If the linker cannot find specific symbols you can inspect your object file to see all symbols
(note: your start symbol doesn't need to be renamed, just needs to be referenced as-is from the symbol table)

objdump -t ./64.o

SYMBOL TABLE:
0000000000000027 l     O __DATA,__data msg
000000000000000e l       *ABS* msg.len
0000000000000000 g     F __TEXT,__text start

@DiaperGlu
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DiaperGlu commented Apr 13, 2022

A couple of things about the hello world above.

OS X deprecated syscall. It still works but if you look at the compiled code, the gas compiler is replacing the syscall with imported function calls. Since they are function calls, you are supposed to align stack. It seems to work without it, but if you want to align the stack to a 16 byte boundary without worrying about where it is when the program starts, you can AND the stack pointer with FFFFFFFFFFFFFFF0 at entry.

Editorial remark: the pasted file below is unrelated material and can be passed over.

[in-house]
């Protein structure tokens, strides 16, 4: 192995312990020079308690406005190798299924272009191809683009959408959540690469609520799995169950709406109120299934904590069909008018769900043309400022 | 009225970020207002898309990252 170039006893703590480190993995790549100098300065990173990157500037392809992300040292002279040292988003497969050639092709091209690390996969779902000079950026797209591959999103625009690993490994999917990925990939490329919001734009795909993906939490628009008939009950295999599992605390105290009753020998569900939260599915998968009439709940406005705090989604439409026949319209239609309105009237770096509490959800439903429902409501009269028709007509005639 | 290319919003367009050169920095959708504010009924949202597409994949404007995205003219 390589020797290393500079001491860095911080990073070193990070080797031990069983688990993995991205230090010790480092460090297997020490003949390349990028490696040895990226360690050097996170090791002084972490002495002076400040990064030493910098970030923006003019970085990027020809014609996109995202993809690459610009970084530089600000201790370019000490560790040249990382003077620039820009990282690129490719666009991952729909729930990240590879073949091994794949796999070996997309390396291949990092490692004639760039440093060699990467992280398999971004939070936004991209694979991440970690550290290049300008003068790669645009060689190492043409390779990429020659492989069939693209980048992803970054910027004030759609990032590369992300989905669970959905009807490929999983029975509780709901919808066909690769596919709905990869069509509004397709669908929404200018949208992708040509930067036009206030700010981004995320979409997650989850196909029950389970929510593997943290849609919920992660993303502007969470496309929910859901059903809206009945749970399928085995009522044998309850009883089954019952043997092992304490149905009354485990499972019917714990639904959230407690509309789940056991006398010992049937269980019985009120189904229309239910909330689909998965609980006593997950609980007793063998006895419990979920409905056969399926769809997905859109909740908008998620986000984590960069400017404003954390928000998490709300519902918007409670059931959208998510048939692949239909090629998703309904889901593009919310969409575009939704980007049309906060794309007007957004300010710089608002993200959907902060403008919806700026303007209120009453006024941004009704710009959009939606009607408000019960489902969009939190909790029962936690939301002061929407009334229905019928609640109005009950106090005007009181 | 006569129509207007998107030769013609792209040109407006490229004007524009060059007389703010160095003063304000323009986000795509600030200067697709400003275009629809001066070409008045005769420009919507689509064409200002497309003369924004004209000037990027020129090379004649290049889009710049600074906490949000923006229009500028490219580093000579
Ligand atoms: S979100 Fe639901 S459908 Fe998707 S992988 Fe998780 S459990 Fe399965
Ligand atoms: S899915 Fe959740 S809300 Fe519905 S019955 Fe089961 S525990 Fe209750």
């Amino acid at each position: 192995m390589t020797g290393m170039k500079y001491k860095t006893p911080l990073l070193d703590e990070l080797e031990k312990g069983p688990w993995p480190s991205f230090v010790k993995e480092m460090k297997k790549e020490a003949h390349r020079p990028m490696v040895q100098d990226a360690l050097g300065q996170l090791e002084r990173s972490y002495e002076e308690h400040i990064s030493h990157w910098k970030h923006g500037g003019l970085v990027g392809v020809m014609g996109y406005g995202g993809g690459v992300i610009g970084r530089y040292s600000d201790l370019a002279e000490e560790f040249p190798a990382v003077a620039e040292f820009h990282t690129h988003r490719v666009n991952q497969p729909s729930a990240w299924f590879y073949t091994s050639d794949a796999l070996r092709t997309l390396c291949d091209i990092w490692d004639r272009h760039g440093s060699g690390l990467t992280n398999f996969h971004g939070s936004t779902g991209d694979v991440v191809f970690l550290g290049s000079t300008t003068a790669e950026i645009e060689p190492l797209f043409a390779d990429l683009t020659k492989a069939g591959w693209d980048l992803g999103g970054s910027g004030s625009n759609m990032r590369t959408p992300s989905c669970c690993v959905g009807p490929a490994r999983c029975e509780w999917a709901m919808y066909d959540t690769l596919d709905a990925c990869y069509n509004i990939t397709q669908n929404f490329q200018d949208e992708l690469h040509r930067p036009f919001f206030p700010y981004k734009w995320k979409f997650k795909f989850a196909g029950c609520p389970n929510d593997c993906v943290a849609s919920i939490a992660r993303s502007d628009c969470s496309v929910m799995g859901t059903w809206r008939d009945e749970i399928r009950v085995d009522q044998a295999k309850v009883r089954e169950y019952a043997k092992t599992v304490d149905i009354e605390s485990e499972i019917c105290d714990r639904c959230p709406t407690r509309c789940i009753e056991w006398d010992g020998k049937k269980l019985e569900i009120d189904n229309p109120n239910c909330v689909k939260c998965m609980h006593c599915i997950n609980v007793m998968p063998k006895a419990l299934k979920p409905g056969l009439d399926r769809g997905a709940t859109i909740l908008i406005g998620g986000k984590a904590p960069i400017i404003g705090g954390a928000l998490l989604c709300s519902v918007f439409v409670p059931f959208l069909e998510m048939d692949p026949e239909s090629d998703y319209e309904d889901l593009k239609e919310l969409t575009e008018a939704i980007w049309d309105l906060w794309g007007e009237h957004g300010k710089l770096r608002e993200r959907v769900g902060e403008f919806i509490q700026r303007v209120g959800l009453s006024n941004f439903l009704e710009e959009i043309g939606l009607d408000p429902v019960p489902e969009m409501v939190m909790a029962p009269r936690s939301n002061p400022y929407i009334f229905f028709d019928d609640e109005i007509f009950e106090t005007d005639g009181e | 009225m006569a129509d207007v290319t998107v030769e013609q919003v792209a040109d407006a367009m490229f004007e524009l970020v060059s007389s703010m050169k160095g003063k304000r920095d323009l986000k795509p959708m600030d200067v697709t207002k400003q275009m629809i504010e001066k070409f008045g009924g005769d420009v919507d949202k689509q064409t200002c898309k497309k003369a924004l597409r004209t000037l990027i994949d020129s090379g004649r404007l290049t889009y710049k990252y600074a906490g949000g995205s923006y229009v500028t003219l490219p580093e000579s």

I think exported functions have to have _ in front of them in gas. Something to do with avoiding name collisions with imports maybe..

Mac also changed where the system libraries are for security reasons for Big Sur. If you want your program to run on a system that doesn't have the xtools command line tools installed, you have to link in a certain way. I posted a question about this on the Mac developer forums and Eskimo explained how to figure it out using -v with a c program. The link to the discussion is here: https://developer.apple.com/forums/thread/669094
The short answer is, this link command works: ld -e _myhelloworldstart -no_uuid -no_eh_labels -demangle -dynamic -arch x86_64 -platform_version macos 11.0.0 11.1 -syslibroot /Library/Developer/CommandLineTools/SDKs/MacOSX.sdk -o helloworld64 -L/usr/local/lib helloworld64.o -lSystem
The key is the -syslibroot command.